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NASA's Psyche spacecraft has begun its journey to the asteroid Psyche

On the way there, the spacecraft will receive a gravitational push from Mars. It is expected to reach the orbit around the asteroid in the first stage in June 2029

Illustration showing the Psyche spacecraft as it flies towards the Psyche asteroid. Credit: NASA/JPL-Caltech/ASU
Illustration showing the Psyche spacecraft as it flies towards the Psyche asteroid. Credit: NASA/JPL-Caltech/ASU

NASA's Psyche spacecraft began its journey towards asteroid Psyche after successfully launching aboard SpaceX's Falcon 9 launcher on Friday 13/10/2. Psyche is considered the exposed core of a planet orbiting in the asteroid belt. Through this mission, NASA aims to learn about the composition of the asteroid with the help of advanced scientific instruments, and provide insights into the early stages of planet formation and the evolution of the solar system.

The Psyche spacecraft successfully activated the electric propulsion powered by solar energy. During its six-year journey, it will use advanced optical communications using NASA's DSOC and is expected to enter orbit around the asteroid by 2029.

Psyche's mission controllers on Earth have received a full signal from the spacecraft, and the solar panels are fully assembled. The spacecraft will be powered by solar electric propulsion. The pentagonal cruciform solar panels provide about 800 square feet of solar collection area and give the spacecraft the size of a tennis court when fully deployed.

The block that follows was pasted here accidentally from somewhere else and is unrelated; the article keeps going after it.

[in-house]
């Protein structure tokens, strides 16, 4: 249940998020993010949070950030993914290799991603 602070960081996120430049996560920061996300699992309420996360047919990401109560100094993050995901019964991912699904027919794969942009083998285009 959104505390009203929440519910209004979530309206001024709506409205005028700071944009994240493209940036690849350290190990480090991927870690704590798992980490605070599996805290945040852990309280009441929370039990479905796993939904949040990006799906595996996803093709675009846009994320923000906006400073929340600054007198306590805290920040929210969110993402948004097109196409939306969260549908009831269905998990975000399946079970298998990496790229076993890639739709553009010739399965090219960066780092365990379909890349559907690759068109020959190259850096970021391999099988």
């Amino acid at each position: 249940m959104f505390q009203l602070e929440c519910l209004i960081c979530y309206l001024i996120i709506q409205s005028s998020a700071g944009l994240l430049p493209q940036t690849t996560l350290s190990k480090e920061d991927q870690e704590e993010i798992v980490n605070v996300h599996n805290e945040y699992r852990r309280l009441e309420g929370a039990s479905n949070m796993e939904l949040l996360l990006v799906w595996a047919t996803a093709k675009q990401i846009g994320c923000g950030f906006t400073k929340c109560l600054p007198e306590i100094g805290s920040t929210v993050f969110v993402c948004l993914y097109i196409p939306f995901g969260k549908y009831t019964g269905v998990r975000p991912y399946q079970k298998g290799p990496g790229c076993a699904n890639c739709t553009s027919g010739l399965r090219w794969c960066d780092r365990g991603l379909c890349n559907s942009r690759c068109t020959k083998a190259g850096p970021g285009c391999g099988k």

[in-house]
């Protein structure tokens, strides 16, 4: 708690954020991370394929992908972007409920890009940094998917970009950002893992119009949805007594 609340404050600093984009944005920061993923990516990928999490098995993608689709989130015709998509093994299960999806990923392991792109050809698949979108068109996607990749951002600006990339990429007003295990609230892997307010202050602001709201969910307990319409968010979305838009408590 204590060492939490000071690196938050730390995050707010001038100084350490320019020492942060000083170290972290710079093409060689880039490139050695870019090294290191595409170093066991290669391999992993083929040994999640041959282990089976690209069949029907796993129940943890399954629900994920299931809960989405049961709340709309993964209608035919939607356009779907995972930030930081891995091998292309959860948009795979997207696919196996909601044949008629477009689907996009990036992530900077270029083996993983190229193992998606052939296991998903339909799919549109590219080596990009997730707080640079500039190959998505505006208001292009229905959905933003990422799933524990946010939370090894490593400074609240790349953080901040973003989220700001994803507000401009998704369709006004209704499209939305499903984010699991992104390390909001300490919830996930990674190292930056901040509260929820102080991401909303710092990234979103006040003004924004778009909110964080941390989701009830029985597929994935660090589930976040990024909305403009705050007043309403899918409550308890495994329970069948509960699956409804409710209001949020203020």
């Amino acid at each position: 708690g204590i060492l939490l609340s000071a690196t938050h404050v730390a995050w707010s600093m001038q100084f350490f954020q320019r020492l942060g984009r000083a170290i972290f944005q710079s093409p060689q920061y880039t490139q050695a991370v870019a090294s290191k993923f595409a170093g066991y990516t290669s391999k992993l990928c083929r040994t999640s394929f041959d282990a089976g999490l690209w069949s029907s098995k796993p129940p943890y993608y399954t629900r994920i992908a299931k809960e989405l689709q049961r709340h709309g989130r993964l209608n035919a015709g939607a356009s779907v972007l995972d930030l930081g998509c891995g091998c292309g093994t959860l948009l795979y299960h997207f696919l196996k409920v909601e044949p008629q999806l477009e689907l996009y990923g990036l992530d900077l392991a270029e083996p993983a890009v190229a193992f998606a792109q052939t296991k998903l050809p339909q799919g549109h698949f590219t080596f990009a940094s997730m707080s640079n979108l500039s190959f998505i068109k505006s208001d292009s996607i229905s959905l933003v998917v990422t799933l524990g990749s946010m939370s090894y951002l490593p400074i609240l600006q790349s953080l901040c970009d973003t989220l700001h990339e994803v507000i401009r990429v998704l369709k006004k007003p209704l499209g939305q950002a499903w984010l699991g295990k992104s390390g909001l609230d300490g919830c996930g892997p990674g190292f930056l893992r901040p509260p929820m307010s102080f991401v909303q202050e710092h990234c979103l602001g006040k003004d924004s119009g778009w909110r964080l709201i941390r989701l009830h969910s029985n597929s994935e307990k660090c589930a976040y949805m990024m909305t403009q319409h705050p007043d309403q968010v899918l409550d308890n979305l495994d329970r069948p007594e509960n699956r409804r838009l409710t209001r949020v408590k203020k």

The solar panels will produce more than 20 kilowatts of power when the spacecraft is close to Earth, but they will produce just over 2 kilowatts of power – only slightly more power than a hair dryer – when they reach asteroid Psyche, which is very far from the sun. However, this will be more than enough power for the spacecraft's needs on its journey, including powering scientific instruments, communications, equipment that controls the spacecraft's temperature, and the spacecraft's highly efficient solar-electric propulsion engines.

At the start of its approximately 6-year journey, the Psyche spacecraft will spend about 100 days in initial health checks to make sure everything is working properly, before turning on its propulsion engines. About 2.5 years after launch, the spacecraft will fly by Mars for a gravitational push. About 5.5 years from now, the cruise period will end, and around June 2029, the cameras on the spacecraft will be able to take pictures of the asteroid Psyche. In August 2029, the spacecraft will enter a 26-month period of orbiting the metal-rich asteroid.

NASA's Deep Space Optical Communications (DSOC) demonstration, carried by the Psyche spacecraft, will send and receive probe data using an infrared invisible laser, which can transmit data at a bandwidth 10 to 100 times greater than conventional radio wave systems currently used by spacecraft. . DSOC will demonstrate operations for nearly two years after the launch of NASA's Psyche mission while en route to its 2026 Mars rendezvous.